My mom’s side of the family came to the U.S. from Cuba as refugees fleeing the Communist Revolution. My dad’s side of the family is of the Midwestern variety that doesn’t believe in feelings, sickness, or anything that might be perceived as a weakness.
The machinations of oppression operated on such a small scale in the psych ward that their latent manifestations were immediate and apparent. There was no place to hide from the vagaries of that tiny world.
“We had to approach the organizers of the Women’s March because they hadn’t reached out to the disabled community at all,” she told us. “Mia Ives-Rublee, the founder of the Disability Caucus, moved mountains to make this all happen."
Authors may be but human, but they’ve always seemed like prophets to me. That faith ties into my deep belief that stories shape reality. The examples we grow up with, lived or imagined, define our expectations for the future.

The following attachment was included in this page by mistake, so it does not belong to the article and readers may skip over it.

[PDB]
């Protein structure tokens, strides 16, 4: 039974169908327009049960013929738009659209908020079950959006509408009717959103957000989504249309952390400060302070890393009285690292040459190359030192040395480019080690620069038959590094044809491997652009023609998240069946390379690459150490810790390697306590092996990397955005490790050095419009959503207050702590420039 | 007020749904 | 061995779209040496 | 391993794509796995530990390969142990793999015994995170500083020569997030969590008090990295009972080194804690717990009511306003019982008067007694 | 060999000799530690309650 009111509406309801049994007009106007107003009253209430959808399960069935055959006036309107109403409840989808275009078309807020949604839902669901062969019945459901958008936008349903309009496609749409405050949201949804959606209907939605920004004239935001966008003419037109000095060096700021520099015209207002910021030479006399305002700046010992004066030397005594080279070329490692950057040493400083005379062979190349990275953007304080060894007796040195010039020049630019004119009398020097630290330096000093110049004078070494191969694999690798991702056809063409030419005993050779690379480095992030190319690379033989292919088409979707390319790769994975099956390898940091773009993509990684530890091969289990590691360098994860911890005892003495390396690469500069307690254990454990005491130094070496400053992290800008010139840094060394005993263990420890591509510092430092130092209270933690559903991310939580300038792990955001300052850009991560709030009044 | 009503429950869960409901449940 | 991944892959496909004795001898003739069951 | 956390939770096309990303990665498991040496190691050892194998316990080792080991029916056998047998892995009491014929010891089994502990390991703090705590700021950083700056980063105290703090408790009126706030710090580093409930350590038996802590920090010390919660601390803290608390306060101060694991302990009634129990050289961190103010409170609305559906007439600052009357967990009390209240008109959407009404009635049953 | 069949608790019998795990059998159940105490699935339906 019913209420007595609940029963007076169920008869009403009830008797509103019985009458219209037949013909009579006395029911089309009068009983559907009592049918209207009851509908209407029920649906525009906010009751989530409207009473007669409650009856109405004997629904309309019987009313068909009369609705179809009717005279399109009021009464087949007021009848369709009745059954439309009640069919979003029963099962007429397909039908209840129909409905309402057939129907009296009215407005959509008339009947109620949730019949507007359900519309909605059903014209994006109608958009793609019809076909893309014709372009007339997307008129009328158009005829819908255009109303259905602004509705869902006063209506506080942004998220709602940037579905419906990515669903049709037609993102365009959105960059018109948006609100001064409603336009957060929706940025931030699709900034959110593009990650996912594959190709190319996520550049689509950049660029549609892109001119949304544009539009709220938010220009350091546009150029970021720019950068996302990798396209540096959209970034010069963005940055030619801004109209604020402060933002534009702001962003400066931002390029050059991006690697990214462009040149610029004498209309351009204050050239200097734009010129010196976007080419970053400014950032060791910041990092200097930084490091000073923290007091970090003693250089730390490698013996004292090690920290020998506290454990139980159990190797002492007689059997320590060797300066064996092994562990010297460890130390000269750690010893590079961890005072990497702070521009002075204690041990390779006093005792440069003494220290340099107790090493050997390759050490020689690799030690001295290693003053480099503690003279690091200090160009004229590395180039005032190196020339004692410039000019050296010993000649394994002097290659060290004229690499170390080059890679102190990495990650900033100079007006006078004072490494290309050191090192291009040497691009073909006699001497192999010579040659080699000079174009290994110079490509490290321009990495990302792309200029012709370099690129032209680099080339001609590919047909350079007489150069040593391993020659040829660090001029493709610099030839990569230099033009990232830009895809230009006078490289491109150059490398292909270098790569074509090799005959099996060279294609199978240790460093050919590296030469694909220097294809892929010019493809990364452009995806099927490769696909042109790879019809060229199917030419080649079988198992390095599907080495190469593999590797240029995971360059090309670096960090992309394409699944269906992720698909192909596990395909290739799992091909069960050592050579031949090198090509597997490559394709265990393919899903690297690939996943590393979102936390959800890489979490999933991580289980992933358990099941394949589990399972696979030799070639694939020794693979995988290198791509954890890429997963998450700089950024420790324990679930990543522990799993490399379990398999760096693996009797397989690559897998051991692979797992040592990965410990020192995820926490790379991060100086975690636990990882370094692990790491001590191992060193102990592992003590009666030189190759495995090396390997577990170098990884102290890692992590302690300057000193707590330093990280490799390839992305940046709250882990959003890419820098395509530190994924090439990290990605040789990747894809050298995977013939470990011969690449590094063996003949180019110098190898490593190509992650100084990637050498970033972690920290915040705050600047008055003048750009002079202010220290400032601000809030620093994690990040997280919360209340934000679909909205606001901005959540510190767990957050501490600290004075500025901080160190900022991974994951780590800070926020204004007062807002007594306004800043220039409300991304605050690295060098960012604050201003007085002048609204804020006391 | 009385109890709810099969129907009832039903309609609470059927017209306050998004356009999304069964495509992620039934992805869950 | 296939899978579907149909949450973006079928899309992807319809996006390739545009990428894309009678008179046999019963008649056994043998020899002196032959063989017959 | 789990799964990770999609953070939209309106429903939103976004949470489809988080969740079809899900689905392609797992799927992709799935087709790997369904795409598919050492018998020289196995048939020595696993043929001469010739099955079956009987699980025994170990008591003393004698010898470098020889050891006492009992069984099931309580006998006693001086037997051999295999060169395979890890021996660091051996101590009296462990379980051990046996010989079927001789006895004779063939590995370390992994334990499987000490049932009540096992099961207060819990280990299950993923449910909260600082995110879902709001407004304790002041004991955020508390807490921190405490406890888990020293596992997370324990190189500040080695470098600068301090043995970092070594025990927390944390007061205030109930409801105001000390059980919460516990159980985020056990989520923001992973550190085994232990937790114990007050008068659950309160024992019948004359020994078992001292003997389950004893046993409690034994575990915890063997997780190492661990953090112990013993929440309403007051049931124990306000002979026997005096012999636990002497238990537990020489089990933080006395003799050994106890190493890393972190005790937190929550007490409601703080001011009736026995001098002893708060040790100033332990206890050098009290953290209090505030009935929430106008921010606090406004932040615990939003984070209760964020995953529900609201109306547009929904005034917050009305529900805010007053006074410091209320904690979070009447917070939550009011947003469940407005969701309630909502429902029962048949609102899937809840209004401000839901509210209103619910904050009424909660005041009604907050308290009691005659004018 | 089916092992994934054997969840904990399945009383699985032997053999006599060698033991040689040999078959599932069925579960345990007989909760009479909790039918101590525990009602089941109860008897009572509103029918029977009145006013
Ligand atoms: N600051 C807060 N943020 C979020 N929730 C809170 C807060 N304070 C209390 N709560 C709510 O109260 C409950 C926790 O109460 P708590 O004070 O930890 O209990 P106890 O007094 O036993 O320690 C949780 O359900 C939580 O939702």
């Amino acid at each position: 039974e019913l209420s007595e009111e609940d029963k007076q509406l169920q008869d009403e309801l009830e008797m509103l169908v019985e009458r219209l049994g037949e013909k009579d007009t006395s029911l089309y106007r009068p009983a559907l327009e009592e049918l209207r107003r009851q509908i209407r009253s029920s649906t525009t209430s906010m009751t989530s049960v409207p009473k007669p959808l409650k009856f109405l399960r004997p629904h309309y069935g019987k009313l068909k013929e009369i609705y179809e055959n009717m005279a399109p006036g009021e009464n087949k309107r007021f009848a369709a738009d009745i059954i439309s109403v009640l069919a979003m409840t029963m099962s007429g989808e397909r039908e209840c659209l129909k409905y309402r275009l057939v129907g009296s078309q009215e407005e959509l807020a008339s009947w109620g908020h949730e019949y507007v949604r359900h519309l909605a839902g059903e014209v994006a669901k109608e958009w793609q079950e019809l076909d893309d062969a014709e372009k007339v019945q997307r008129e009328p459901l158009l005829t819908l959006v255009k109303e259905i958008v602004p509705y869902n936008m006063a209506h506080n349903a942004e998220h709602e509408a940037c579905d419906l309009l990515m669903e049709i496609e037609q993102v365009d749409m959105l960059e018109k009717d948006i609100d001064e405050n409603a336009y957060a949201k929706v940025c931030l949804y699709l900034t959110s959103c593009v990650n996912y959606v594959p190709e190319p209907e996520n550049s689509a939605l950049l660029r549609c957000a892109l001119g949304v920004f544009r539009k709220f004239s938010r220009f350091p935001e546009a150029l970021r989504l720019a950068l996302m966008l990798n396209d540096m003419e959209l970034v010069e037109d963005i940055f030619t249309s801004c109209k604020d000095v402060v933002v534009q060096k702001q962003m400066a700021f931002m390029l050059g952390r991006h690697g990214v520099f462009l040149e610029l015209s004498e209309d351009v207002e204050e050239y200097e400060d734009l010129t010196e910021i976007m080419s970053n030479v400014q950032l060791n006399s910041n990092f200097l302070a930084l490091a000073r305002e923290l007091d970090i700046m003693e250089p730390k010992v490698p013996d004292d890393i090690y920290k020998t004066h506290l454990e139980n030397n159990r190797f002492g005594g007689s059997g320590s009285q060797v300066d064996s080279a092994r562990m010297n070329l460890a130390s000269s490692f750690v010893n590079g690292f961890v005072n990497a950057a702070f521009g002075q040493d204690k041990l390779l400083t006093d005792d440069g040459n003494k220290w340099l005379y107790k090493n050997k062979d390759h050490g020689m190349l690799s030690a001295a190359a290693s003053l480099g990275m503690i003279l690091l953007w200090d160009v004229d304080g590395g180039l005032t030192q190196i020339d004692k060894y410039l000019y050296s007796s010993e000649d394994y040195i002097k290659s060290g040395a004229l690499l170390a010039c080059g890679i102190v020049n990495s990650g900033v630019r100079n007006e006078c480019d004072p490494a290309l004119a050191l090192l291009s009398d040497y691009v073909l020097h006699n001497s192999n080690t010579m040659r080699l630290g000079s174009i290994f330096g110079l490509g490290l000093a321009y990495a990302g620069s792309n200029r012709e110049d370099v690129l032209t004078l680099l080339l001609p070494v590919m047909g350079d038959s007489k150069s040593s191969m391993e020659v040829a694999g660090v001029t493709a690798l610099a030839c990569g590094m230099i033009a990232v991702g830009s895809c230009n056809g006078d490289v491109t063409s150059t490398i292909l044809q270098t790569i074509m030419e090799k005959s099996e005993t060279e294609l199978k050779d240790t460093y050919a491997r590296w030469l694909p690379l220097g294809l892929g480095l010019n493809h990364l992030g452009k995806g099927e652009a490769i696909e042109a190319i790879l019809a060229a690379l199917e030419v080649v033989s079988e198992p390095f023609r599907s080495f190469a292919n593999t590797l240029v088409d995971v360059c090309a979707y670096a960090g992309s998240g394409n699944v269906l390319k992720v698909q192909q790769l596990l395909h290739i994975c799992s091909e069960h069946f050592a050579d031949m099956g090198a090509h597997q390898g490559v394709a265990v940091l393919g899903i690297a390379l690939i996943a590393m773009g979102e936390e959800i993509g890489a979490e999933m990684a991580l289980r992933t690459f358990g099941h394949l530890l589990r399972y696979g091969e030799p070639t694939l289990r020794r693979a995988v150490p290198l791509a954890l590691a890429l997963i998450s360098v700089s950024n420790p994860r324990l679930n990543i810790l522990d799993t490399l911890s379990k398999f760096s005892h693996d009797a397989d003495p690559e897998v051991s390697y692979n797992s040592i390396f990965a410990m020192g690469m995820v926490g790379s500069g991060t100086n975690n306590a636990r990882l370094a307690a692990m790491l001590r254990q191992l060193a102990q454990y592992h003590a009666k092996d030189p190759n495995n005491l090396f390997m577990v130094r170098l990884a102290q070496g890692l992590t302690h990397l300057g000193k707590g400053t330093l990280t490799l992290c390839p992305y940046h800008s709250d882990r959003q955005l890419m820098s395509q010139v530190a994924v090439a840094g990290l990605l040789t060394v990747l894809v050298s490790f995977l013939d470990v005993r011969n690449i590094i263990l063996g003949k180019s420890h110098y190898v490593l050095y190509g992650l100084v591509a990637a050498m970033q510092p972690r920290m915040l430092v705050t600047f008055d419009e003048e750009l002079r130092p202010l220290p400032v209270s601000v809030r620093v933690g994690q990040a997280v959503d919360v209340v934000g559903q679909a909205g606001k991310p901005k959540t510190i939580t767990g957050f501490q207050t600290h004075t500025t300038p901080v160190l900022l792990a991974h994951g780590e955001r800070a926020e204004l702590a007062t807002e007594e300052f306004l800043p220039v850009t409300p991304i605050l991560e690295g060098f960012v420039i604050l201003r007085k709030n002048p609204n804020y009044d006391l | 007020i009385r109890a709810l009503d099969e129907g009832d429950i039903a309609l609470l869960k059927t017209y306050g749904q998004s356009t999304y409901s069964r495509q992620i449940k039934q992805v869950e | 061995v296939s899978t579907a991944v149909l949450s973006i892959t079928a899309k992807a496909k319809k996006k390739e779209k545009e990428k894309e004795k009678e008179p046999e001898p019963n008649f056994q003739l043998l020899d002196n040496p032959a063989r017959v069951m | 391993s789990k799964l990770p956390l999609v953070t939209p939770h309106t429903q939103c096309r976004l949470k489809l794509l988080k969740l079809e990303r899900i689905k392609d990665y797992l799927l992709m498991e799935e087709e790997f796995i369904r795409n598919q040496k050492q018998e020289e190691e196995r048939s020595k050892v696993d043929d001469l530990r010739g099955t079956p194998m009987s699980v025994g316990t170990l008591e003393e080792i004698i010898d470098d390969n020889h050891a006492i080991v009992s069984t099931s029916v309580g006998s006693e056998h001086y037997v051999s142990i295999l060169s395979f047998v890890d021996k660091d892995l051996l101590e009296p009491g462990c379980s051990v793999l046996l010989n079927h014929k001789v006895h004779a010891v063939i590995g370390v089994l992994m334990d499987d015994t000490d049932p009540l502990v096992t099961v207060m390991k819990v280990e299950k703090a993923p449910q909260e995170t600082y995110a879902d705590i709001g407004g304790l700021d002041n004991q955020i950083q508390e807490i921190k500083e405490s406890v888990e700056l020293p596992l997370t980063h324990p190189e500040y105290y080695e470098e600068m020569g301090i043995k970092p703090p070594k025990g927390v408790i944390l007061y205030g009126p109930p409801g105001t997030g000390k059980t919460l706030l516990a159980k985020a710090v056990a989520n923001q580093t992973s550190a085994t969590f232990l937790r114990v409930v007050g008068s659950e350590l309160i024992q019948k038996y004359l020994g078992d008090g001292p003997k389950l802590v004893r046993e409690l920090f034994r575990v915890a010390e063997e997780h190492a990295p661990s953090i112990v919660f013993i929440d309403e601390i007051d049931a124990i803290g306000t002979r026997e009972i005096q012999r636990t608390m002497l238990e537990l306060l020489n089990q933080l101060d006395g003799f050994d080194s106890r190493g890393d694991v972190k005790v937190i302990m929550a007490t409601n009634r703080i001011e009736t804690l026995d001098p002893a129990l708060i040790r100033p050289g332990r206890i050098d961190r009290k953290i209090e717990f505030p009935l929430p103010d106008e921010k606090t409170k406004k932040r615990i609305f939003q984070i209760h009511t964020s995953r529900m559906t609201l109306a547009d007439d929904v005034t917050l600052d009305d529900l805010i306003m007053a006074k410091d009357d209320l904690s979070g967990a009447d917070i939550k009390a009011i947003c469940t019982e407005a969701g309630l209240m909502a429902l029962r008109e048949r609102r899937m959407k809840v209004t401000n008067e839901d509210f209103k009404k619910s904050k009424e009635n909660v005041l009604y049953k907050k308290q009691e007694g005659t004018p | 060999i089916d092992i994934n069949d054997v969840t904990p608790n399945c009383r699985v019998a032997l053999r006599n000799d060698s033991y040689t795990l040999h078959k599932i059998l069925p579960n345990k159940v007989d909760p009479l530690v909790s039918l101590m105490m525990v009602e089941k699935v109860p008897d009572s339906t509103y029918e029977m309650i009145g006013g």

The rhetoric of smol is the rhetoric of stealth empowerment. Even as I am bemused by this tendency to scale male celebrities down so they fit in a cotton ball-padded to-go cup, I am delighted by what I perceive to be the result of this shrinking.
The campaigns lobbying electors to stop Donald Trump lacked historical precedent — but millions of Americans embraced these efforts to combat such a dire threat. So why exactly did they fail so spectacularly?
Increasingly, I find myself retreating from friendships with men as an act of self-care. Despite the fact that they’re all generally pro-feminist, the divide of emotional labor in the relationship is always tainted by gender inequality.
My mother was widely acknowledged to be both extremely intelligent and very beautiful. It was generally agreed but always unspoken that I trailed behind her in the first category, and failed completely in the second.